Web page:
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Speaking out for change – a personal story about life in a long term care facility in Alberta

2016 Conference Presentation

Outcomes and quality Canada

5 September 2016

Speaking out for change – a personal story about life in a long term care facility in Alberta

Linda McFarlane, Member of Alberta College of Social Workers, Canada


In May 2005 I was discharged from hospital and admitted to a long term care facility in Calgary, Alberta, Canada. I was 57 years old and physically healthy but suffered from depression and akathisia. Akathisia caused me to pace endlessly and I felt trapped in a body that refused to rest. When hospital physicians decided they could do no more and no group homes were available, a long term care facility seemed the only option. The facility I was sent to was owned by a for profit company which had a contract with the government to provide long term care.

My objective is to share my story with you and through telling you my story I hope to deepen your understanding of how vulnerable people in our care systems may feel. It is a unique story but also a universal story as all of us have similar needs for dignity, meaning and purpose, independence and support, choice, respect, quality of life and caring relationships. I hope it will encourage you to continue to listen to residents and their families, improve policies and practices that guide our care systems and advocate for better quality of care and life for those who need long term care.

The data for this presentation are my recall of my years in the care facility, very painful years. Because the care did not meet my needs, each incident where I was treated as less than human is etched in my memory. My method is that of using a narrative – to tell a story that is detailed, honest, and unique.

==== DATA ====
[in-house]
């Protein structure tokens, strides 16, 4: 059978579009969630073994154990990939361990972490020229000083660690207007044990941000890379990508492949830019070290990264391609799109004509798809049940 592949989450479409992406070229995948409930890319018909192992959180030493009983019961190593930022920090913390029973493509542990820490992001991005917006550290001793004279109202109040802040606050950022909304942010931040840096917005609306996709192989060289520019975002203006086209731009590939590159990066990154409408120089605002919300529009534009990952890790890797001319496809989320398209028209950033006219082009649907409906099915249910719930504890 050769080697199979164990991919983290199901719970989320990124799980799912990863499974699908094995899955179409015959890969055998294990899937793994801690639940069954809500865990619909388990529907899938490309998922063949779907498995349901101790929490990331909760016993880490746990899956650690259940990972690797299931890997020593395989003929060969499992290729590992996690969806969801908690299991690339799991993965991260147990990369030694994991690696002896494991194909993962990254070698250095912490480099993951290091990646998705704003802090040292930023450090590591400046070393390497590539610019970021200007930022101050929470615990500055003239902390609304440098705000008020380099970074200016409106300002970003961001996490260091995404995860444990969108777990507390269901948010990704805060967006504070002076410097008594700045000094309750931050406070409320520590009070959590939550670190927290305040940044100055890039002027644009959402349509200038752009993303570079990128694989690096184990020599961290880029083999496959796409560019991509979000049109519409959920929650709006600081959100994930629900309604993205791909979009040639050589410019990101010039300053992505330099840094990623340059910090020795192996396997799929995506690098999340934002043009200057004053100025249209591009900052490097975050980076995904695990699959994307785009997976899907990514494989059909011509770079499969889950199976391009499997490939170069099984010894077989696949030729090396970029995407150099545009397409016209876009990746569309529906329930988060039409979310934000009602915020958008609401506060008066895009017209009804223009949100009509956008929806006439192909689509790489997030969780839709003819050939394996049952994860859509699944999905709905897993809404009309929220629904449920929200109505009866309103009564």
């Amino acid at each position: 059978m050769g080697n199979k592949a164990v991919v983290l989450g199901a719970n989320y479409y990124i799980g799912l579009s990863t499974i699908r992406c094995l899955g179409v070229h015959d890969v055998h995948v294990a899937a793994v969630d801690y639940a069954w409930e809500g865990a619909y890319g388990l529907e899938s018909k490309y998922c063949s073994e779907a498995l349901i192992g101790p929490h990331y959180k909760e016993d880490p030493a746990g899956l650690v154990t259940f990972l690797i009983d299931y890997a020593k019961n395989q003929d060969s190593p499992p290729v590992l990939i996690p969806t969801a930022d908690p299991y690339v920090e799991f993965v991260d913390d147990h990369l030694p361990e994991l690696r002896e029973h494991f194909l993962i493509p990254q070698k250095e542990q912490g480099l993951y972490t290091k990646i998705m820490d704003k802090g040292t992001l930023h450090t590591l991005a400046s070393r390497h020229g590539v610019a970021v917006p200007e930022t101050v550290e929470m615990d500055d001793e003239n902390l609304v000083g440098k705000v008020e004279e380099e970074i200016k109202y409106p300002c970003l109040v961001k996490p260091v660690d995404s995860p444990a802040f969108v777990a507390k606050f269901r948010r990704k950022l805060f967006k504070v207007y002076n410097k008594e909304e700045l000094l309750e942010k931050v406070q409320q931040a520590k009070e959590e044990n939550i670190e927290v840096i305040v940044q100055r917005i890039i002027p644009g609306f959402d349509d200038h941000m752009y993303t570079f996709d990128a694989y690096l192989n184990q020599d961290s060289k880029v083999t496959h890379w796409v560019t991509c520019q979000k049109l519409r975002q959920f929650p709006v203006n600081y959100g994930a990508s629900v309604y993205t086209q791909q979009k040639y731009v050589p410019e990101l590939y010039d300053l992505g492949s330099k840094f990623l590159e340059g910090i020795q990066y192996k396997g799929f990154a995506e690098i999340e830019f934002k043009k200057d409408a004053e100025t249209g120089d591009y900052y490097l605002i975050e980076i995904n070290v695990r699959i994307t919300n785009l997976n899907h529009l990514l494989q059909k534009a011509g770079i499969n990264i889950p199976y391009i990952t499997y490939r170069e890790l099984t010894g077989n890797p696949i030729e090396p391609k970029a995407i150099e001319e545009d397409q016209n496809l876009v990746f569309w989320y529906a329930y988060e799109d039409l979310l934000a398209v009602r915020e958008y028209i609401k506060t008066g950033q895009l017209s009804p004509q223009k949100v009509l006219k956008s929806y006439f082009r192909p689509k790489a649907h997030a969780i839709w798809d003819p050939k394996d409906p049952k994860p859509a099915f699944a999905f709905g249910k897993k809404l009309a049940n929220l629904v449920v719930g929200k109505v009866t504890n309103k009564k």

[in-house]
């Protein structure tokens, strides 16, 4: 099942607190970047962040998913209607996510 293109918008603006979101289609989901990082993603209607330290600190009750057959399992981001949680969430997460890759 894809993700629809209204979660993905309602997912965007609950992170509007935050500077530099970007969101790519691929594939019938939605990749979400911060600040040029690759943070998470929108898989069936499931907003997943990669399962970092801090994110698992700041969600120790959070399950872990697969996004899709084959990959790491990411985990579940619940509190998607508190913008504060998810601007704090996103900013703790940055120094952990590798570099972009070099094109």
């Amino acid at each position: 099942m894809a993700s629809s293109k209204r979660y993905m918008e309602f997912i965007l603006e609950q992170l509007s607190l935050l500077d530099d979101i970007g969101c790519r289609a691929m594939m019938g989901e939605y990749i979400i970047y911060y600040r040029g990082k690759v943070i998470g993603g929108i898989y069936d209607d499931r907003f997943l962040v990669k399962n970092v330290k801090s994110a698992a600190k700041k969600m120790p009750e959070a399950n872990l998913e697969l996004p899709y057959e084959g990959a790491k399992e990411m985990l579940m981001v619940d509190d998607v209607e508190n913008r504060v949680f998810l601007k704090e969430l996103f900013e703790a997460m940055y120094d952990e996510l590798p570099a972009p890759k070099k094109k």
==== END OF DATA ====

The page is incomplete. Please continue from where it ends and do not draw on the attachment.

I will argue that what I endured, including poor care, lack of dignity, choice, privacy, respect, should never have occurred. I dreaded waking up to face each long, meaningless, purposeless and lonely day. Staff did not encourage me to do the things I could do nor did they ask me to help plan my own care. Activities at the facility were more appropriate for children. As I improved, my requests for help to find a more suitable group home were ignored. Through these years, the kindness of some caring staff made life tolerable but staff were often too busy with basic care tasks to spend time with residents.

Fortunately I improved, left the facility in 2008, and have achieved many personal and professional goals. Although my story is unique, reports from family and advocates still say that others suffer from inconsistent or inadequate care. As a result of my experience I have become an advocate for policy change.

Specific policy implications which we can discuss include:

• The impact of government ideology on policy and care (privatization, funding, etc)
• The importance of using research and best practices models to guide policy
• The need for oversight, transparency, advocacy and ongoing quality improvement
• The need to ensure that residents’ needs are at the centre of care and that we focus on quality of life as well as quality of care